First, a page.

Reflecting on the life of Rabbi Jerome “Jerry” Acker z”l, Yaakov ben Ephraim Fishel, whose levayah took place on March 30, evokes a wholesome feeling of a compassionate man who dedicated his days to the voice of the Torah and the Jewish community of Kew Gardens. Rabbi Aryeh Sokoloff, mara d’asra of Congregation Adas Yeshurun, a.k.a. the Kew Gardens Synagogue (“The Big Shul”), remembered Rabbi Acker for his remarkable attributes. “Rabbi Acker was the standard-bearer for the minhagim and nusach of our beis ha’k’neses, who from a young age represented the values of our shul,” said Rabbi Sokoloff.
“Rabbi Acker earned the admiration and affection of all who knew him. He respected people even though he may not have agreed with their opinions,” related Rabbi Yaakov Lonner, a brother-in-law of Rabbi Acker. “One may summarize the essence of his life with words of Hillel, who said, Hevei mi’talmidav shel Aharon – oheiv es ha’briyos ‘um’karvan laTorah (Pirkei Avos 1:12) – he was good to people and friendly with them, while bringing them closer to the Torah. He endeared himself to his students and so many people with whom he came into contact.”
Early in life, Rabbi Acker had minimal connection to what it means to be a religious Jew. Growing up in Woodside, Queens, Rabbi Acker strived for deeper meaning and was quickly drawn to the spirit and enthusiasm of The Big Shul. “He was a genuine m’vakeish who built his own path,” explained Rabbi Sokoloff.
It was at this pivotal early stage that Rabbi Acker met Rev. Cantor David Hirsch, the shamash of The Big Shul. Within a relatively short amount of time, the two became extremely close to the point that Rabbi Acker became a ben bayis in the Hirsch home. There, Rabbi Acker studied with extreme clarity the nuances of t’filah from dikduk to nusach. “Rabbi Acker was introduced to the real thing by Rev. Hirsch, and he grabbed on to it, ultimately changing the path of his life,” noted Rabbi Sokoloff.
Rabbi Paysach J. Krohn, the noted mohel, author, and magid, is also a longtime Kew Gardens resident, and was keenly aware of this special relationship. “Rabbi Acker spent many years with the Hirsch family, staying there many Shabbasos,” said Rabbi Krohn. “Rabbi Acker was a prized baal dikduk on the nusach of t’filah in both German and Austrian. He knew how to pronounce words and where to find their corresponding pasuk. Rabbi Acker was m’dakdeik in his reading of t’filah and Tanach, and these values reflected in his midos and overall characterH,” added Rabbi Krohn. “You knew where you stood with Rabbi Acker; he was a very straight, honest person.”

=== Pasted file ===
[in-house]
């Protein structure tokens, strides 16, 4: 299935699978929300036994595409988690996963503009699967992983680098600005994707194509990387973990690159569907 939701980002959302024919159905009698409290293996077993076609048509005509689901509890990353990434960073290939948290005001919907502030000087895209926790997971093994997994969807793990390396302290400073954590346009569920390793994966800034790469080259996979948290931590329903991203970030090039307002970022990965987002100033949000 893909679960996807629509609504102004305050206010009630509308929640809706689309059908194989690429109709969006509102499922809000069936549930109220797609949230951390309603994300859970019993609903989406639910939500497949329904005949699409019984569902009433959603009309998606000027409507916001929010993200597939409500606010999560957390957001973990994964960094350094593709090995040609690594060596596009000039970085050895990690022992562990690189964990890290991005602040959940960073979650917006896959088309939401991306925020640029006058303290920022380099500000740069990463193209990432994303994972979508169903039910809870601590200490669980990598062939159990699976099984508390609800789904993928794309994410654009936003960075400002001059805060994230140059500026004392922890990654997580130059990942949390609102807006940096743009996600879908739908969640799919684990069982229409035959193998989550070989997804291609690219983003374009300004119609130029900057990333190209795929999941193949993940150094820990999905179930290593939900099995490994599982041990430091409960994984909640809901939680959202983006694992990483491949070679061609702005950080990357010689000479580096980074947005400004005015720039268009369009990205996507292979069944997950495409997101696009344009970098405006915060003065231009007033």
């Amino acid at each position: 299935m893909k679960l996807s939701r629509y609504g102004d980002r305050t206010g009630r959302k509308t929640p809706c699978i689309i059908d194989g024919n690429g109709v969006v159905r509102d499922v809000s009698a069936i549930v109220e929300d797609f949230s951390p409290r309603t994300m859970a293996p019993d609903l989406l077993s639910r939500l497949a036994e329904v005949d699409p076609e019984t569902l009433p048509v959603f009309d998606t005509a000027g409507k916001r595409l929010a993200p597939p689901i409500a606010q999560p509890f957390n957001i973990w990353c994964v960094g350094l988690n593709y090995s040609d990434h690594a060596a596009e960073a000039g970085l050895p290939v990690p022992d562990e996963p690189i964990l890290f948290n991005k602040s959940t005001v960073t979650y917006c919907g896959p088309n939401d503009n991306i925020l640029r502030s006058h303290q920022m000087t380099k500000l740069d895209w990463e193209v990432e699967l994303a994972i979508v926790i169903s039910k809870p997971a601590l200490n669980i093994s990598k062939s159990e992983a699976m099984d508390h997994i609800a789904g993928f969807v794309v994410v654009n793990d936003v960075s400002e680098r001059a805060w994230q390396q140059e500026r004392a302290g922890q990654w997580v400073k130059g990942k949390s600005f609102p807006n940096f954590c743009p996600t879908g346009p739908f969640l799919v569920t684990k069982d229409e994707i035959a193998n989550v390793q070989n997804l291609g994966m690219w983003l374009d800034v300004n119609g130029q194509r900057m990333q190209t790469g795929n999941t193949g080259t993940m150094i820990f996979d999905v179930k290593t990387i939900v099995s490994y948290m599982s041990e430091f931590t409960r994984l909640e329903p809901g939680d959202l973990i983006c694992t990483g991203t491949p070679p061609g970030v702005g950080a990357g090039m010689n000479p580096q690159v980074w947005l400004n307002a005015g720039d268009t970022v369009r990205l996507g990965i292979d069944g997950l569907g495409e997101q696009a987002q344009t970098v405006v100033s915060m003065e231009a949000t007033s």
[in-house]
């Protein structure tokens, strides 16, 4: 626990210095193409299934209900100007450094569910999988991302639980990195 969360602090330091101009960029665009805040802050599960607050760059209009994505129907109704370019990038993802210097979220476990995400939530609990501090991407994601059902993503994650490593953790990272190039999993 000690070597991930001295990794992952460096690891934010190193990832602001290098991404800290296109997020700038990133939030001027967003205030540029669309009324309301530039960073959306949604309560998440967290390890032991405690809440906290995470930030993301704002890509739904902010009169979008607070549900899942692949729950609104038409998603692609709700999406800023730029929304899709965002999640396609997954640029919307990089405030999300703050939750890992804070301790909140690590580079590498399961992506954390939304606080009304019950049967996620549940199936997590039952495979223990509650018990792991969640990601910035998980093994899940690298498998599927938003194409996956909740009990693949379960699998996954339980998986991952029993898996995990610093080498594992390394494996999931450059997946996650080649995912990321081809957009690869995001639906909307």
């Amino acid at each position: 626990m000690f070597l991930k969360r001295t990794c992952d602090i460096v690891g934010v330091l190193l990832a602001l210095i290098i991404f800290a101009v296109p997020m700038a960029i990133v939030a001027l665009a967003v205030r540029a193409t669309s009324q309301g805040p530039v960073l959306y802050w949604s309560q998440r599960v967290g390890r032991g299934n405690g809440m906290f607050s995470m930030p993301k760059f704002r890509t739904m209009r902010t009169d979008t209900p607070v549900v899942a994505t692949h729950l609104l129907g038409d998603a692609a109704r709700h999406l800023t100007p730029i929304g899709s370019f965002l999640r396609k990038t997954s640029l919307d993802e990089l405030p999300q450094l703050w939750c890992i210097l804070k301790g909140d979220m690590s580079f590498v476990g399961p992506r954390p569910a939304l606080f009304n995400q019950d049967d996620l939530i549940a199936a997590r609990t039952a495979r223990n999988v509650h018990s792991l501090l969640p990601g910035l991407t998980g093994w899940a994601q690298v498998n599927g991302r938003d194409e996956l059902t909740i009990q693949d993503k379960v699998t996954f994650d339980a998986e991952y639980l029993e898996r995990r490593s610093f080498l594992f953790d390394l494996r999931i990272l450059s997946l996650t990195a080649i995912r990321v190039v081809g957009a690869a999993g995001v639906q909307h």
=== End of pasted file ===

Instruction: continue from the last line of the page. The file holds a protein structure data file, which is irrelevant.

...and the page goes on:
Shortly after marriage, Yaakov Serle, co-publisher of the Queens Jewish Link, lived in Kew Gardens. Each evening, he joined the Minchah/Maariv minyan at The Big Shul where Rabbi Acker delivered a Chumash shiur. “I was in the beginning of my appreciation for the depth of the Torah and was thirsty for more. Partaking in Rabbi Acker’s lectures was a truly enjoyable experience that inspired me to learn further, ultimately leading to me making a siyum haShas in the last Daf HaYomi cycle. I credit much of my early understanding to Torah to Rabbi Acker.”
By representing the standard of the shul, Rabbi Acker took upon himself leading the shul’s youth minyan where he had an unbelievable hashpaah on the young men under his charge. Jeffrey Geizhals is one such adoring talmid from the beginning days of this minyan. “I have known Rabbi Acker since I was ten years old, and ever since, I have watched as he led by example; he was the definition of the Sefer HaTodaah by Rabbi Eliyahu Kitov that covers meaning for all of the year,” said Geizhals. “Our minyan had a functioning president and gabbai, and it was here in this structured environment that Rabbi Acker taught the boys how to lein from the Torah, always making sure to surround their mistakes with a complete education to fully understand how to grasp the nusach.” Geizhals evoked the journey of life as Rabbi Acker educated him on how to make tzitzis, blow a shofar, create a lulav ring, and pick the arbaah minim. “Rabbi Acker was the first person to bring me to a Simchas Beis HaShoeivah and later taught me how to lein the Megillah. Once, he even created a tape of Eichah so I can read it properly while away for the summer,” said Geizhals. “He was an overall father figure, whom I consider my rebbe muvhak.”